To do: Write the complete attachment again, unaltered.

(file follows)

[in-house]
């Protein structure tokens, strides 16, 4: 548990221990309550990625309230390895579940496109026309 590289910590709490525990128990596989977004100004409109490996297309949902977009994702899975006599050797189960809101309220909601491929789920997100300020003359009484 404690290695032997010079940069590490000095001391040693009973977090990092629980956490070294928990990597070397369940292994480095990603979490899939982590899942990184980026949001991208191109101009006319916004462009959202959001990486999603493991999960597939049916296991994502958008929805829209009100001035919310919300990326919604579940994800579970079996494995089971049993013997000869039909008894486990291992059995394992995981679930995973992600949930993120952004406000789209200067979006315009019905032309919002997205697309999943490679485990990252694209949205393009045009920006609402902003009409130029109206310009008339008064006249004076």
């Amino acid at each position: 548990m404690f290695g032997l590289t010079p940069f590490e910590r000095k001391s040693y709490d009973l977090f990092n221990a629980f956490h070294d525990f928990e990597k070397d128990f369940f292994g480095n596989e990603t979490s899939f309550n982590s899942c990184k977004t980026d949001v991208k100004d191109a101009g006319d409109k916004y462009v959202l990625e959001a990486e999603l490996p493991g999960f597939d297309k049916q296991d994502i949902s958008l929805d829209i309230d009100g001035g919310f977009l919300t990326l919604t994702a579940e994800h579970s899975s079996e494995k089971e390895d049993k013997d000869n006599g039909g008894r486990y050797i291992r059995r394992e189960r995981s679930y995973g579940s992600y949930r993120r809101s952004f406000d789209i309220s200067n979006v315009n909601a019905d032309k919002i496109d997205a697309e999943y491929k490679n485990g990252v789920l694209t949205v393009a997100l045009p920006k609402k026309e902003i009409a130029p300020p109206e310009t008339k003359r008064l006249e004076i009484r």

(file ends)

[in-house]
């Protein structure tokens, strides 16, 4: 548990221990309550990625309230390895579940496109026309 590289910590709490525990128990596989977004100004409109490996297309949902977009994702899975006599050797189960809101309220909601491929789920997100300020003359009484 404690290695032997010079940069590490000095001391040693009973977090990092629980956490070294928990990597070397369940292994480095990603979490899939982590899942990184980026949001991208191109101009006319916004462009959202959001990486999603493991999960597939049916296991994502958008929805829209009100001035919310919300990326919604579940994800579970079996494995089971049993013997000869039909008894486990291992059995394992995981679930995973992600949930993120952004406000789209200067979006315009019905032309919002997205697309999943490679485990990252694209949205393009045009920006609402902003009409130029109206310009008339008064006249004076």
């Amino acid at each position: 548990m404690f290695g032997l590289t010079p940069f590490e910590r000095k001391s040693y709490d009973l977090f990092n221990a629980f956490h070294d525990f928990e990597k070397d128990f369940f292994g480095n596989e990603t979490s899939f309550n982590s899942c990184k977004t980026d949001v991208k100004d191109a101009g006319d409109k916004y462009v959202l990625e959001a990486e999603l490996p493991g999960f597939d297309k049916q296991d994502i949902s958008l929805d829209i309230d009100g001035g919310f977009l919300t990326l919604t994702a579940e994800h579970s899975s079996e494995k089971e390895d049993k013997d000869n006599g039909g008894r486990y050797i291992r059995r394992e189960r995981s679930y995973g579940s992600y949930r993120r809101s952004f406000d789209i309220s200067n979006v315009n909601a019905d032309k919002i496109d997205a697309e999943y491929k490679n485990g990252v789920l694209t949205v393009a997100l045009p920006k609402k026309e902003i009409a130029p300020p109206e310009t008339k003359r008064l006249e004076i009484r």